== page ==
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Phys Ther. 2016 Mar;96(3):400-9. doi: 10.2522/ptj.20140604. Epub 2015 Aug 6.

Impact of Diabetic Complications on Balance and Falls: Contribution of the Vestibular System.

Author information

1
L.J. D'Silva, PT, Department of Physical Therapy and Rehabilitation Science, University of Kansas Medical Center, 3901 Rainbow Blvd, Kansas City, KS 66160 (USA). ldsilva@kumc.edu.
2
J. Lin, MD, Department of Otolaryngology, Head and Neck Surgery, University of Kansas Medical Center.
3
H. Staecker, MD, PhD, Department of Otolaryngology, Head and Neck Surgery, University of Kansas Medical Center.
4
S.L. Whitney, PT, DPT, PhD, NCS, ATC, FAPTA, Department of Physical Therapy, University of Pittsburgh, Pittsburgh, Pennsylvania, and Department of Rehabilitation Sciences, King Saud University, Riyadh, Saudi Arabia.
5
P.M. Kluding, PT, PhD, Department of Physical Therapy and Rehabilitation Science, University of Kansas Medical Center.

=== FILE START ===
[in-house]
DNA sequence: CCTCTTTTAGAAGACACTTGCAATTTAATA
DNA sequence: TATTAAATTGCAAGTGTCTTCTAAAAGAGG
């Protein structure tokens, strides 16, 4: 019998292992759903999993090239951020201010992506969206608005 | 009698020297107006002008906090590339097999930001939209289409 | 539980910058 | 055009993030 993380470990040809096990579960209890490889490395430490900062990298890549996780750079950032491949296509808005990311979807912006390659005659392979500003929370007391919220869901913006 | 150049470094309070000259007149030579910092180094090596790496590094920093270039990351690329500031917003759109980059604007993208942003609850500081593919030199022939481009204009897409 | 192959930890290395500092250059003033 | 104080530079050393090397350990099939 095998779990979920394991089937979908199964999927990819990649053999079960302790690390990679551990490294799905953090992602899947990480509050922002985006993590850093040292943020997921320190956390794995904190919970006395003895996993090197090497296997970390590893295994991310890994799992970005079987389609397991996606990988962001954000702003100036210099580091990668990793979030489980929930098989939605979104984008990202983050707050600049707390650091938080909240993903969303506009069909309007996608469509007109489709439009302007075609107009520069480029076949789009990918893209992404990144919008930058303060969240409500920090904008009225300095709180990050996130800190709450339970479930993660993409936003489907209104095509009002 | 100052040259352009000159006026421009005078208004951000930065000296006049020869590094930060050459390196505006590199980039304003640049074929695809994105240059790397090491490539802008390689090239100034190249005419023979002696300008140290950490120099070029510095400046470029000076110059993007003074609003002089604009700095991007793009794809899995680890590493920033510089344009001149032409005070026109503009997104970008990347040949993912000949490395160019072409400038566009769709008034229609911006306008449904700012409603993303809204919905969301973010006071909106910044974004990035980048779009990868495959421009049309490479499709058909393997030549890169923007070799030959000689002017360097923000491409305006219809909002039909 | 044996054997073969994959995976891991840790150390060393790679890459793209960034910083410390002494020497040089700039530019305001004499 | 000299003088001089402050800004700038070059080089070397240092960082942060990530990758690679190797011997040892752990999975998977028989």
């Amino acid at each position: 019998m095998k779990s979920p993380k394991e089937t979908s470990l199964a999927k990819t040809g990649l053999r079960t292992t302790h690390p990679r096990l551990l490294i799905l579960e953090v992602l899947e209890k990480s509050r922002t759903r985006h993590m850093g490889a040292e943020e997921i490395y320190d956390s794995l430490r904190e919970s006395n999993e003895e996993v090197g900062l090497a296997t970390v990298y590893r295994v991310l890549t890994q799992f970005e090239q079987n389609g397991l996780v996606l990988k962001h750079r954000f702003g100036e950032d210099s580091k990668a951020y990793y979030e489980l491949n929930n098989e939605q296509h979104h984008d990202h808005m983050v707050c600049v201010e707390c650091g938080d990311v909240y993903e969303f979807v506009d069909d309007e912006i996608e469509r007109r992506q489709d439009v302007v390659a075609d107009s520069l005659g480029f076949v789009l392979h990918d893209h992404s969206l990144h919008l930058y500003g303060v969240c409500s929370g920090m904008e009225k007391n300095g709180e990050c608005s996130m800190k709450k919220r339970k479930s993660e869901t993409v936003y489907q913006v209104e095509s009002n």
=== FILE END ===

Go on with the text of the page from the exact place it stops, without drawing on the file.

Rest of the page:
Abstract

Diabetes causes many complications, including retinopathy and peripheral neuropathy, which are well understood as contributing to gait instability and falls. A less understood complication of diabetes is the effect on the vestibular system. The vestibular system contributes significantly to balance in static and dynamic conditions by providing spatially orienting information. It is noteworthy that diabetes has been reported to affect vestibular function in both animal and clinical studies. Pathophysiological changes in peripheral and central vestibular structures due to diabetes have been noted. Vestibular dysfunction is associated with impaired balance and a higher risk of falls. As the prevalence of diabetes increases, so does the potential for falls due to diabetic complications. The purpose of this perspective article is to present evidence on the pathophysiology of diabetes-related complications and their influence on balance and falls, with specific attention to emerging evidence of vestibular dysfunction due to diabetes. Understanding this relationship may be useful for screening (by physical therapists) for possible vestibular dysfunction in people with diabetes and for further developing and testing the efficacy of interventions to reduce falls in this population.

PMID:
26251477
PMCID:
PMC4774386
DOI:
10.2522/ptj.20140604
[Indexed for MEDLINE]
Free PMC Article

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